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Hector Neris

Gunpoint demand paid off for Hector Neris

Astros reliever Hector Neris' faith proves key

HOUSTON – Hector Neris has always had plenty of faith in the spiritual sense. Yet, he didn’t have much belief in his baseball abilities as a teen growing up in the Dominican Republic. He was practically forced at gunpoint to appreciate his potential.

As a child he never envisioned himself as a major league pitcher, much less a veteran. Neris actually spurned persistent requests from a local buscon, or trainer, who thought he had big league potential if he devoted himself to baseball.

A trainer named Jose Neval in Neris’ hometown of Villa Altagracia in the southern part of the Dominican often sent for Neris in hopes of getting him to train. Neris would decline the invitation, but the trainer refused to give up. 

Neris was walking home from the lake one day when he strolled by the local baseball diamond. Neval saw him and pounced, getting the then-17-year-old righthander with a gun.

“He told me that in my hands I had the ability and the tools to help my mom and family to get ahead,” Neris said of Neval. “I doubted, but he forced me. I had to go practically. … At gunpoint. Yes.”

Hesitant Hector Neris

Neval believed in Neris when Neris didn’t believe in himself, and Neris capitalized. The road to the majors, however, was hardly easy. It rarely is, after all.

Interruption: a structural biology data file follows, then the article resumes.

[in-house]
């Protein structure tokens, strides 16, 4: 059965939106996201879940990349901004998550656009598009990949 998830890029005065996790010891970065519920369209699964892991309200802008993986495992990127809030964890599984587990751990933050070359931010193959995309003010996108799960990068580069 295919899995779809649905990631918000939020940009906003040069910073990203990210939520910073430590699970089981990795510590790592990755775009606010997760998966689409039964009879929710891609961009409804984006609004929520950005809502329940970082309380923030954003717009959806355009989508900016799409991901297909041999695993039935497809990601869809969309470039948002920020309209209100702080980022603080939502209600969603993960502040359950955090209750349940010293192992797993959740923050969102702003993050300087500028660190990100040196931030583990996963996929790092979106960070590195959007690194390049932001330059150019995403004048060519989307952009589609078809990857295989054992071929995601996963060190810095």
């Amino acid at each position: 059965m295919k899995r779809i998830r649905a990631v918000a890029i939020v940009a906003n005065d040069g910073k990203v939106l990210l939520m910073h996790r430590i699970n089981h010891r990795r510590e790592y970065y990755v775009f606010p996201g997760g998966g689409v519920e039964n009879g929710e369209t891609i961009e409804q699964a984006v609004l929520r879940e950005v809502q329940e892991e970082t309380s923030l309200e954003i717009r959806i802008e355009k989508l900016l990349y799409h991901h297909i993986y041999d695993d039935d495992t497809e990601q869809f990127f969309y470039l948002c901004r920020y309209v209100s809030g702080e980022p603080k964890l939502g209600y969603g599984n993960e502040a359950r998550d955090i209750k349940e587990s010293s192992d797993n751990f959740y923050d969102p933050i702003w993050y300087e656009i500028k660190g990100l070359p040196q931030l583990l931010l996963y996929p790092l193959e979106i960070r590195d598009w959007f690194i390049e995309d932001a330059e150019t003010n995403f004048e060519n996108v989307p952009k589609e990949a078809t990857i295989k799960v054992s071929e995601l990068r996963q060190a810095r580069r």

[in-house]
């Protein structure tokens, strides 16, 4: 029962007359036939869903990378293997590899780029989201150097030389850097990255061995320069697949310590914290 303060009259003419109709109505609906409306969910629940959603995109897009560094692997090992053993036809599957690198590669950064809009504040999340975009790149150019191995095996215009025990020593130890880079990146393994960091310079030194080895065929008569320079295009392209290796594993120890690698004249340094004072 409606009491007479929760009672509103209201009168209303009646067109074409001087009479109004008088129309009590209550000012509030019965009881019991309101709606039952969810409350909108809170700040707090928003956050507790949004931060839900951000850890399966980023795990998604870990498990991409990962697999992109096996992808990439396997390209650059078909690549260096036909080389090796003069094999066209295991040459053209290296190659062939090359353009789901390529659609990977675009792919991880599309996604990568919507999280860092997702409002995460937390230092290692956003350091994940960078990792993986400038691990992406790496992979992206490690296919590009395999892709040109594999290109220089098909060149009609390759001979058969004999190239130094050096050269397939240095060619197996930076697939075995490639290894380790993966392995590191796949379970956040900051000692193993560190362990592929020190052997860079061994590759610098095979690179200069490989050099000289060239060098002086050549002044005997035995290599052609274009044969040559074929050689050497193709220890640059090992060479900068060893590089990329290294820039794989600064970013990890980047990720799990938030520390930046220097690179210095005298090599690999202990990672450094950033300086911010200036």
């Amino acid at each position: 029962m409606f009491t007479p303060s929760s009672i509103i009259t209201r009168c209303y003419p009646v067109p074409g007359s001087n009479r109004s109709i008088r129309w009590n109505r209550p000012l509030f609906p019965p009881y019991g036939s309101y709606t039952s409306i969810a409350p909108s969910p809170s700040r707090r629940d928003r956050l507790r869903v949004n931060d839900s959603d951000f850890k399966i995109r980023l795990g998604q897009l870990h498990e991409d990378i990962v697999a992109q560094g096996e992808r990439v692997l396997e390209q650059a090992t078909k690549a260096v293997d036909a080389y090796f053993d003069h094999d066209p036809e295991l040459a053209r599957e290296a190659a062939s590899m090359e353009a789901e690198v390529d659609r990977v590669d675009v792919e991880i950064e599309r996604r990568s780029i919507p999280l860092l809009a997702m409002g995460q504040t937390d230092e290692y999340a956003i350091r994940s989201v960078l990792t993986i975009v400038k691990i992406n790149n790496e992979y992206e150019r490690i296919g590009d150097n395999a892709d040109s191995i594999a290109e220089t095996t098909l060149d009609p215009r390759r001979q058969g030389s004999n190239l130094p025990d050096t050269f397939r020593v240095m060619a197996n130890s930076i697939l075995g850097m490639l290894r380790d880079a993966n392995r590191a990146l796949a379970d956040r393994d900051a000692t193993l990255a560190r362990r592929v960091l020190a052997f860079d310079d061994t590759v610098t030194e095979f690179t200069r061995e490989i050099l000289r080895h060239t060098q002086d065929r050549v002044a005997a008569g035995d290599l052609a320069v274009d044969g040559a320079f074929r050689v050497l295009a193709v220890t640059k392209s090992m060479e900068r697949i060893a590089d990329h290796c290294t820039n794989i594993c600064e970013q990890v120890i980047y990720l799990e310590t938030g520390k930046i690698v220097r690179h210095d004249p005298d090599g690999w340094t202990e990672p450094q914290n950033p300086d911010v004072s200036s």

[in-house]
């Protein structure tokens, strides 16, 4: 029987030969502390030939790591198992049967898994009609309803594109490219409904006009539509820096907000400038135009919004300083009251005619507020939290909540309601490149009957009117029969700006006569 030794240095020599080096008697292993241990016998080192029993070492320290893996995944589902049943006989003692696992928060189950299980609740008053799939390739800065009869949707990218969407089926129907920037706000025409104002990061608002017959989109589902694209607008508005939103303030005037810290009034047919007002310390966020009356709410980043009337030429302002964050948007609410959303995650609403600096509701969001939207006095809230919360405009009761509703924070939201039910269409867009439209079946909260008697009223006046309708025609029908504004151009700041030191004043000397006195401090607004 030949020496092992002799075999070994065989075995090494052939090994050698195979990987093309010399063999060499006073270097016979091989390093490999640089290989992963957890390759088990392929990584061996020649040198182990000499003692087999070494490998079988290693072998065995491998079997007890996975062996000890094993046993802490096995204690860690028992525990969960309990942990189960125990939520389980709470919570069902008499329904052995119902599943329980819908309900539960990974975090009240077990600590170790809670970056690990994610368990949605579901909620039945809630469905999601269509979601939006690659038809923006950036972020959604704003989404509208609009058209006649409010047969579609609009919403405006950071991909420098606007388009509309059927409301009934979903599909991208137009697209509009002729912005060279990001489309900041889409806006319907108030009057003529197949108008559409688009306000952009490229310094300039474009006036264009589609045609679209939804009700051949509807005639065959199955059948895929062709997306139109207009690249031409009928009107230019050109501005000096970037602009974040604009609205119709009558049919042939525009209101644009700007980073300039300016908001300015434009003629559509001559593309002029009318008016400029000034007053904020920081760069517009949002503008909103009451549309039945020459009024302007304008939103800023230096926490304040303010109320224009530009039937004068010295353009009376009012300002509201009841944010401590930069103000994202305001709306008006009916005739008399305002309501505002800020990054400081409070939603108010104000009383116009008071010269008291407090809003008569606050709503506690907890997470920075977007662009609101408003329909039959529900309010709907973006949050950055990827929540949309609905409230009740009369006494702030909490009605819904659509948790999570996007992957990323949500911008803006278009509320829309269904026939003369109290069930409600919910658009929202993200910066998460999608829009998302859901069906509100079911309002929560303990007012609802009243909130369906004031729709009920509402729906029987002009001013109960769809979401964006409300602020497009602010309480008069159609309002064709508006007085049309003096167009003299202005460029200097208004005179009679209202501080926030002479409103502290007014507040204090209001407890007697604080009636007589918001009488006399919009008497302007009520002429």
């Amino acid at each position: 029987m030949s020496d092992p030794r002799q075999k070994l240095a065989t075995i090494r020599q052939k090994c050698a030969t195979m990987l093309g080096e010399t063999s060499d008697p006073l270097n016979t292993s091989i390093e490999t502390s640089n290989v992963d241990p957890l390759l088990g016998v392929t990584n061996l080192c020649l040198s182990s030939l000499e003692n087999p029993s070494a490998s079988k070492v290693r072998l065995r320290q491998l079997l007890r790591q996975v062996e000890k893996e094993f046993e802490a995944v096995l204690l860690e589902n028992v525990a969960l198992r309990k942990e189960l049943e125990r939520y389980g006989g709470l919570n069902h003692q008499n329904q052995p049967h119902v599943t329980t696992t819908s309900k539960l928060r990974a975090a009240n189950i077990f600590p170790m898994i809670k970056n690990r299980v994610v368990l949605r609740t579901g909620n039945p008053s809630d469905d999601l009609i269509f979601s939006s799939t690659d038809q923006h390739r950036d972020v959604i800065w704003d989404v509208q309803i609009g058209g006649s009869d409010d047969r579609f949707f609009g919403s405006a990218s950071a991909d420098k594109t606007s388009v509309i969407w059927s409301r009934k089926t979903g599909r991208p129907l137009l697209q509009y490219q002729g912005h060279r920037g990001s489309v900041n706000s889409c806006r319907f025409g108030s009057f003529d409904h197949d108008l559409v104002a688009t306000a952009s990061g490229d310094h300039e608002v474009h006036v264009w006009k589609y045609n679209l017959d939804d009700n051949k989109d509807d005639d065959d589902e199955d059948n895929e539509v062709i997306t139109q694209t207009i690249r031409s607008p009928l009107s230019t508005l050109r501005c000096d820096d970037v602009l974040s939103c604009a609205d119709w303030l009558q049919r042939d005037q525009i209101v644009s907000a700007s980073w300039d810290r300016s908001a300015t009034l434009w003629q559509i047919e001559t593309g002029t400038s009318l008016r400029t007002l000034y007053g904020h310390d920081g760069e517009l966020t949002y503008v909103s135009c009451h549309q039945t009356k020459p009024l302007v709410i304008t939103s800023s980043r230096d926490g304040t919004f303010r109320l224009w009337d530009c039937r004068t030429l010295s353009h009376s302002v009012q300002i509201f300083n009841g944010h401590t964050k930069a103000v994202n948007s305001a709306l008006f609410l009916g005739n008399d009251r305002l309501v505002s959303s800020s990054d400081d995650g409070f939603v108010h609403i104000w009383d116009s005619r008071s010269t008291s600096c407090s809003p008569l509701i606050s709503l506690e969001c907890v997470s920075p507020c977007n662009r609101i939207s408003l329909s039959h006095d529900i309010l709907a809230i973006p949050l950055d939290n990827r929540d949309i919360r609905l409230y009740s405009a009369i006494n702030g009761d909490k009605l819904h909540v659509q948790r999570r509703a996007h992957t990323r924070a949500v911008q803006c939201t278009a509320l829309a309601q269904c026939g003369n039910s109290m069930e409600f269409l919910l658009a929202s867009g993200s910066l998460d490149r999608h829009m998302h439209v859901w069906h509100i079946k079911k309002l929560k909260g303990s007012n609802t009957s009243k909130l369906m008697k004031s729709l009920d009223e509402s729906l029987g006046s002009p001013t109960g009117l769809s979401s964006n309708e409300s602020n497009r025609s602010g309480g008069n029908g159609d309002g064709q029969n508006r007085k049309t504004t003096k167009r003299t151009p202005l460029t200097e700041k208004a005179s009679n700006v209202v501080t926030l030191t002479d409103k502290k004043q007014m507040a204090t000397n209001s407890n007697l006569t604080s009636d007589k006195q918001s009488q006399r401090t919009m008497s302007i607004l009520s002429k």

“He believed in me when I didn’t believe in myself. He forced me against my will,” Neris said. “And he told me he would fail if he needed to fail, but it was for something that he knew was worth it.”

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Neris almost signed with the Cleveland Indians as an amateur free agent when he was 17 after a scout practically stumbled on to him.

The scout had actually gone to see another player who trained with Neris’ trainer. The scout brought out his radar gun and asked Neris to throw. 

Neris hit 89-mph with his fastball, drawing the scout’s interest. That’s the day Neris realized he had talent. 

“I didn’t sign, but then my trainer said, ‘That’s the proof that you have talent,’” Neris said. “I made a promise to him that from that moment nobody would have to force me to work.”

Almost a Royal

Less than a year later, Neris signed with the Kansas City Royals as an 18-year-old amateur free agent. He received a mere $5,000 signing bonus, but the Royals and Major League Baseball voided the contract because of questions about his identity. 

Moreover, MLB barred Neris from signing with another major league organization for a year.

Neris is adamant that MLB suspended him unjustly. He kept training and working out. Fortunately for Neris, Philadelphia Phillies scout Koby Perez signed him as soon as his suspension was over. 

The Phillies gave Hector Neris a $16,000 signing bonus in 2010. That was a modest bonus compared to the contracts top prospects receive. It was a life-changing bonus for Neris and his family, though.